Physicians' reactions to EHR are the same as they were 20 years ago and yet, there may be no going back. But here are some steps to help.
A couple of weeks ago, a reader commented, referring to EHR: "But there is no going back. These clumsy systems will and are getting better. In [two years to five years], probably pretty acceptable. The only interesting question, for the practitioner is, how to avoid error, maintain income, and sanity and survive, ['til] then." These are precisely the questions each physician must answer.
If EHRs were automobiles, there is no question that in two years to five years they would be better than they are today. The auto industry has re-imagined part or all of its designs many times. Today's cars resemble a Model T only in concept - a wheeled conveyance with motive power, steering, brakes and control systems. EHRs lack a similar, widely accepted, simple and well-articulated concept.
EHR is nothing more than a label attached to a group of products that bear a strong resemblance to that famous architectural hodge-podge, the Winchester House. "Mrs. Winchester was instructed [by a medium] to move west and appease the spirits by building a great house for them. As long as construction of the house never ceased, Mrs. Winchester could rest assured that her life was not in danger." Because so many of its 500-plus rooms were redone, only 160 remain. There are stairs that lead to the ceiling, doors that go nowhere and that open onto walls, and chimneys that stop just short of the roof.
Mrs. Winchester had unlimited funds and the primary purpose of the house was to remain under construction, not to be finished and occupied. Healthcare, on the other hand, has a job to do and an EHR is supposed to facilitate that job, not become the center of attention and be under constant modification.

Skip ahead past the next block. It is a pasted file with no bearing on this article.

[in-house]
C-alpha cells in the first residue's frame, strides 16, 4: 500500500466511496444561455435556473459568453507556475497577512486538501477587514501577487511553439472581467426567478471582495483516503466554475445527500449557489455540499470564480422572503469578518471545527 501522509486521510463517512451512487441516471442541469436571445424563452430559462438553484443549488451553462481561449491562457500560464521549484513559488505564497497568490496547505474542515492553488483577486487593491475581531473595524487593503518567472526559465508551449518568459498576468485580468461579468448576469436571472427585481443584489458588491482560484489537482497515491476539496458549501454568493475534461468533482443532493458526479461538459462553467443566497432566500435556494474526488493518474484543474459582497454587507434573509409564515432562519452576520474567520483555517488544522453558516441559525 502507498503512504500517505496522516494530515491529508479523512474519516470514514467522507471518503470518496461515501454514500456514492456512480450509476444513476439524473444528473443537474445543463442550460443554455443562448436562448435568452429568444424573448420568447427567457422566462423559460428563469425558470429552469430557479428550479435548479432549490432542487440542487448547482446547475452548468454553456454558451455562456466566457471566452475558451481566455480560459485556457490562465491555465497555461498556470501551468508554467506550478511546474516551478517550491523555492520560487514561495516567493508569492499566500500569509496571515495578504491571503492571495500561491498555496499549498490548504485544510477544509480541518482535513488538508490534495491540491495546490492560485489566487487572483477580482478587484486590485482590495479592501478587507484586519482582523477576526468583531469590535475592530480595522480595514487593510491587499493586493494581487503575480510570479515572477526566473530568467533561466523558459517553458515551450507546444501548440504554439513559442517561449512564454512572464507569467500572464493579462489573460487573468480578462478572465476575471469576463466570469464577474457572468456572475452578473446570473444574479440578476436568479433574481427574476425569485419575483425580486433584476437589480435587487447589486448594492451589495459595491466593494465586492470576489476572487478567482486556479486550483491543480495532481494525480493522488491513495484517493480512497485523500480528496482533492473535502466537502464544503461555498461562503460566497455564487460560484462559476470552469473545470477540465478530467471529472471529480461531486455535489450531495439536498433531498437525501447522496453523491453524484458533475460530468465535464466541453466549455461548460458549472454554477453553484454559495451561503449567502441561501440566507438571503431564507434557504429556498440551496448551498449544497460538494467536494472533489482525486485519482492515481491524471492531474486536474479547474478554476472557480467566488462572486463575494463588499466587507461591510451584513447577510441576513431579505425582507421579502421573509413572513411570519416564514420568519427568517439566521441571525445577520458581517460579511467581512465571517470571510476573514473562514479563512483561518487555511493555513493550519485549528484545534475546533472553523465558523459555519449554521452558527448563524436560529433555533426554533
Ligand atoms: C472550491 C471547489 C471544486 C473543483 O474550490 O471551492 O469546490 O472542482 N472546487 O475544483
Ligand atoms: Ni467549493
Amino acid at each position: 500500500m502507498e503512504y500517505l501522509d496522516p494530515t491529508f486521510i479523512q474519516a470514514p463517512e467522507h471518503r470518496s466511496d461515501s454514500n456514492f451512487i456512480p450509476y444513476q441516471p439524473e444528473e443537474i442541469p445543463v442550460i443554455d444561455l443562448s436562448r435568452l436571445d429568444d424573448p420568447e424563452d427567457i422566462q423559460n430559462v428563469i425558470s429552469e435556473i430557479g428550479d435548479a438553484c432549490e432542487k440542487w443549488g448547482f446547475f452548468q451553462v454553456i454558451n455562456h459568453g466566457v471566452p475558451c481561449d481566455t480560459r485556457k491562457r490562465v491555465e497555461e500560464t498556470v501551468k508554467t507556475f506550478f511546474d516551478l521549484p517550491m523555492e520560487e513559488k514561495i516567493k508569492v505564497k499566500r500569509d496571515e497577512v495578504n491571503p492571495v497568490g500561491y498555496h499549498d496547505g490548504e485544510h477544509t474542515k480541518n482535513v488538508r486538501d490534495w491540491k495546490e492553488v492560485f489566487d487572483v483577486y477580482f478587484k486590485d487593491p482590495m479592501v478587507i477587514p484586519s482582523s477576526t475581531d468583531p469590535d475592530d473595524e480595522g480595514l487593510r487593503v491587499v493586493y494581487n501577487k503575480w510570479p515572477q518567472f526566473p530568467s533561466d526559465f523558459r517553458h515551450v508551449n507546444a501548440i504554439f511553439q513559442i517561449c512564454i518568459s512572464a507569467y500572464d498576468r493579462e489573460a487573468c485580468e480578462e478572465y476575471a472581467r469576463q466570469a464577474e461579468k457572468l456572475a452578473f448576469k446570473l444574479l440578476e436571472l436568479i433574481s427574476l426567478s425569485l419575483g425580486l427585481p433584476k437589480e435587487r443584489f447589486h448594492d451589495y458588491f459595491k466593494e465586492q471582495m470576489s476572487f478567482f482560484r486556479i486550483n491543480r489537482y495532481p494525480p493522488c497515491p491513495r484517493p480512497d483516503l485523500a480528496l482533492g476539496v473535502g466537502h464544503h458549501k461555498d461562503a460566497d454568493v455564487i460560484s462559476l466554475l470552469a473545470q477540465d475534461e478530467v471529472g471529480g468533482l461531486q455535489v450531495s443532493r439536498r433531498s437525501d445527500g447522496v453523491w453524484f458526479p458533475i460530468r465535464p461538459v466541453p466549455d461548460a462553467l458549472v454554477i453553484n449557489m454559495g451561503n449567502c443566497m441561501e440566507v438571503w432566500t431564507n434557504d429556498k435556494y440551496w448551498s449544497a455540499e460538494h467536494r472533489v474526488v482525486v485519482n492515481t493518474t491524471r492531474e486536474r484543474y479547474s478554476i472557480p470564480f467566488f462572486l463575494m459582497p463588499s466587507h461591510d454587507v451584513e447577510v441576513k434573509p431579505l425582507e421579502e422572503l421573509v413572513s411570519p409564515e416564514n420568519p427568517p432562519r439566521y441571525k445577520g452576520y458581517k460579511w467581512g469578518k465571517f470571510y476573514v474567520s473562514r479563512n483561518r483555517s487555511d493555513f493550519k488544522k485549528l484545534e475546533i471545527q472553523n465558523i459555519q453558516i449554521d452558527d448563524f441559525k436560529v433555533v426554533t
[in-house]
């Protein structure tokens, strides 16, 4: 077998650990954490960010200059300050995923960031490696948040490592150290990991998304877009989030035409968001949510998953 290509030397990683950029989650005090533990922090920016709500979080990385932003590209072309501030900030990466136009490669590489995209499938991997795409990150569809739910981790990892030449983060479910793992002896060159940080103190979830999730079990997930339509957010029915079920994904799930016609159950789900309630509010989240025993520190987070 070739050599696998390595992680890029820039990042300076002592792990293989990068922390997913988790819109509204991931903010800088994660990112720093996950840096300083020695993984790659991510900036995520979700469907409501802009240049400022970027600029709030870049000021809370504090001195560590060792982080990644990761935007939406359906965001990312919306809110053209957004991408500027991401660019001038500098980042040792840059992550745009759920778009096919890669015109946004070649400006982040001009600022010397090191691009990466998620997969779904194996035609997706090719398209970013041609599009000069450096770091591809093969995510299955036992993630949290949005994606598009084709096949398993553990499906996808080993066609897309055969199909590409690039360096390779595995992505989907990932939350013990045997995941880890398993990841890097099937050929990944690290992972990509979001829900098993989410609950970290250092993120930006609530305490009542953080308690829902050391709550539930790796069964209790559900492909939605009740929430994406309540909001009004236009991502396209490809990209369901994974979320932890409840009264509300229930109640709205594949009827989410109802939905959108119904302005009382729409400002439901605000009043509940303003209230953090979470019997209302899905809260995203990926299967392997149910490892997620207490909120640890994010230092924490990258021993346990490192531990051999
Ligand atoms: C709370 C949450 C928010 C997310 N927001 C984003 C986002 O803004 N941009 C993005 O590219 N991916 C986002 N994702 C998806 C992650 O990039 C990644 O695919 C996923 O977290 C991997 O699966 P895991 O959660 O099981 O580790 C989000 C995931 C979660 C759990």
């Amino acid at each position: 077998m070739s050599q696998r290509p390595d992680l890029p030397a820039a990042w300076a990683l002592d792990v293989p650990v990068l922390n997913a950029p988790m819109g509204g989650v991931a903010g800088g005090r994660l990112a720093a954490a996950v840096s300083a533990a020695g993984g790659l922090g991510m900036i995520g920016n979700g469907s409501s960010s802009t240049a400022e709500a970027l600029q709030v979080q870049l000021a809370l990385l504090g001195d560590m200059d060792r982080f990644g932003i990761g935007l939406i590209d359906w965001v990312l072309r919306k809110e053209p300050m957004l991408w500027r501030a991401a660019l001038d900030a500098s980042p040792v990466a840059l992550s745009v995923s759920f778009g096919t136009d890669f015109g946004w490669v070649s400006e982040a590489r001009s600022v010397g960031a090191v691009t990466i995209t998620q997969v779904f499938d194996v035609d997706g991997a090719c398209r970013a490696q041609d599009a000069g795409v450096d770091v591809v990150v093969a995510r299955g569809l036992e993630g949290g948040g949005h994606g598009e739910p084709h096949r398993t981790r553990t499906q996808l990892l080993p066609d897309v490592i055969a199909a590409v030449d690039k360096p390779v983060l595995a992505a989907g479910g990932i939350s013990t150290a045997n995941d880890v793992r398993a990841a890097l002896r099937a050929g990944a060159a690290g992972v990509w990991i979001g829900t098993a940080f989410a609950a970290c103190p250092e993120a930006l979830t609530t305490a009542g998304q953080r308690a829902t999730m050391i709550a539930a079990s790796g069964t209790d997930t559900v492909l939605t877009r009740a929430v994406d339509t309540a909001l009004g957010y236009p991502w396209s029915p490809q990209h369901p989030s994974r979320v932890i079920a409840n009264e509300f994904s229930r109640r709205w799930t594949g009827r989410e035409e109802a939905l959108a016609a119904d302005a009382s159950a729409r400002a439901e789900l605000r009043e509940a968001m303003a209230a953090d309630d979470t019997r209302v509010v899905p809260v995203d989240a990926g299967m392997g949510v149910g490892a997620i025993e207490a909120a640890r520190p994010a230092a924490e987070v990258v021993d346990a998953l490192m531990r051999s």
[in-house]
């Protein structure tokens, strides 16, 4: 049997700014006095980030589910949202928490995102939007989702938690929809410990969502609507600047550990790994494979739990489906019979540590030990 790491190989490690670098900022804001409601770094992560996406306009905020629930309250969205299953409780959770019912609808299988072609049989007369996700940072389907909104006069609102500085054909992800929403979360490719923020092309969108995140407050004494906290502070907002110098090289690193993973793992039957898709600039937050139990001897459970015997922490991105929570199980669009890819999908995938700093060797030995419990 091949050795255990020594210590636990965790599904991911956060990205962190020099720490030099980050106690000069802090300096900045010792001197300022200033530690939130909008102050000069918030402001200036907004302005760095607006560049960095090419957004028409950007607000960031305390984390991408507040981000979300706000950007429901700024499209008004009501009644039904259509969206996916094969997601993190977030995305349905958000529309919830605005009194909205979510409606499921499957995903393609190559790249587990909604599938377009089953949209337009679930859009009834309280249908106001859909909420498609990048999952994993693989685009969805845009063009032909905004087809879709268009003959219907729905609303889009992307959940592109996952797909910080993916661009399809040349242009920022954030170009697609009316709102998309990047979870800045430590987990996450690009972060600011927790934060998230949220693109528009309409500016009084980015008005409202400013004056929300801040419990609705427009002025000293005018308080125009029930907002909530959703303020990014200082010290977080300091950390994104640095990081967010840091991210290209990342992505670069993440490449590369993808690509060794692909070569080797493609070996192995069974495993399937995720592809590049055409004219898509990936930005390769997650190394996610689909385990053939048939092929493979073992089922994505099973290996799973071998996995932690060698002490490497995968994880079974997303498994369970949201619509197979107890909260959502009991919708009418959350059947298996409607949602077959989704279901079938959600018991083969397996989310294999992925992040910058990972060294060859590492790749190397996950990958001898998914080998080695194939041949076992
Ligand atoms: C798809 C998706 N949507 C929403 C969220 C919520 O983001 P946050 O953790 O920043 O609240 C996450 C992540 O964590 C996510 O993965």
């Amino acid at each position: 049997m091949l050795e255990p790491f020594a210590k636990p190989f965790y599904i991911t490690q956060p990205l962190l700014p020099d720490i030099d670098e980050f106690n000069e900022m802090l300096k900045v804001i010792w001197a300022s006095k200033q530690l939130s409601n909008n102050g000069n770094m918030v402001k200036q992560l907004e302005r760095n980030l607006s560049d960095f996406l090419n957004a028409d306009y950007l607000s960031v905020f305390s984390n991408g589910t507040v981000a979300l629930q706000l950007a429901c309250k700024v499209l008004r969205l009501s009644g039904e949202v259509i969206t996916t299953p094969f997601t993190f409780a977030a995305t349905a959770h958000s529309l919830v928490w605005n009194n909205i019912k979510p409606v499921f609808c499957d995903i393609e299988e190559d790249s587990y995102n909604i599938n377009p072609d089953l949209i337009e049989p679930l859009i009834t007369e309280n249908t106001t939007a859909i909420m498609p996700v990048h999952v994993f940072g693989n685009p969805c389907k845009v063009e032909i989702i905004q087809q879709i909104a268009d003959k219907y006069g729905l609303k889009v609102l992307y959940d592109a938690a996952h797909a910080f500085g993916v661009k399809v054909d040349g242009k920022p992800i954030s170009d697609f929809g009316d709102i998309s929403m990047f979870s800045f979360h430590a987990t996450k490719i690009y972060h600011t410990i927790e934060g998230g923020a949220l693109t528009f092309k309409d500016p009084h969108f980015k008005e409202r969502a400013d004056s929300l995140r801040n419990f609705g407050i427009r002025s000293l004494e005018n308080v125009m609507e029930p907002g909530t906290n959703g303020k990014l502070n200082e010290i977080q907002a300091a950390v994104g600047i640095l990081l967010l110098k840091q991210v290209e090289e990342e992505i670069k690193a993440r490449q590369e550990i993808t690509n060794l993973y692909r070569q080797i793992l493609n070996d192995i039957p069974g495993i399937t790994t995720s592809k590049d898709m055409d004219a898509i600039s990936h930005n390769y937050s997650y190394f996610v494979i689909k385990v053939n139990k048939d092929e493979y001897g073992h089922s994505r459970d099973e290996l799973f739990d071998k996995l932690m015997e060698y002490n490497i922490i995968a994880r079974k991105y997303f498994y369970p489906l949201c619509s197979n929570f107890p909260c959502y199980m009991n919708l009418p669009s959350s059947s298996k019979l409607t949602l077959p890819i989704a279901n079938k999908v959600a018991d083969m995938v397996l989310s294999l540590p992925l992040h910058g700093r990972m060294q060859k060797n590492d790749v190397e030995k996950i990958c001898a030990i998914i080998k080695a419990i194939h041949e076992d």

Consider the following:
A recent Medical Economics survey found:
• 67 percent were dissatisfied with EHR functionality;
• 45 percent spent more than twice the incentive amount:
• Fewer than 20 percent found their costs reduced;
• 45 percent felt that patient care suffered;
• 70 percent said EHR interfered with care coordination;
• 73 percent said they would not choose the same system again;
• Only 38 percent thought their EHR would be viable in 5 years; and
•70 percent said that, overall, EHR was not worth the effort and expense.
These results should not surprise you. They are predictable. Physicians' reactions to EHR are the same as they were 20 years ago and yet, there may be no going back. There are several ways to respond.
1. Be "all in." "Damn the torpedoes, full speed ahead!" After all, everyone will share the experience, good or bad. The systems may very well be better in two years to five years. If they are not, and the scheme fails on a large scale, there may need to be a government bailout. Those who are all in should remember that they will be attempting something that has a poor track record. Einstein said that doing the same thing over and over again and expecting different results is a mark of insanity.
2. Wait for the dust to settle. "The best laid schemes o' Mice an' Men, Gang aft agley." (Robert Burns) Healthcare reform is one more attempt at a kind of "controlled economy." Administrations and administrators will change. Funding goes where the political wind blows. The sense of urgency about EHR is unjustified given the slow pace at which bureaucracy operates. Watchful waiting is a strategy to consider.
3. Prepare yourself to decide later. You can never have enough experience so get some. Try a few free/low cost web-based EHR offerings such as Practice Fusion and Kareo. These are not endorsements, just evidence that free EHRs are available. Immerse yourself in the process of configuring and using EHR. You will be surprised at the number of little things that you discover. Meanwhile, print every note and file it. That way, when you switch systems, your charts will be intact.
• EHR is not an investment, it's an expense. Spend as little as possible.
• The encounter records are the only part of an EHR that have lasting value. Make sure yours can be kept accessible and intact as you migrate from EHR to EHR.
• Don't try to satisfy more than 80 percent of your "requirements." If you shoot for 100percent, you will discover that at least 20 percent and perhaps as many as 50 percent to 60 percent are irrelevant or worse - annoying.
• All-in-one products are popular but are less resilient than modular systems that allow unsatisfactory components to be improved or replaced without discarding the good parts.
• If you can't get home in time for dinner because you can't finish your EHR work, you have a problem. The system should work for you. You shouldn't work for it.
• Sanity first, financial stability second, technology last.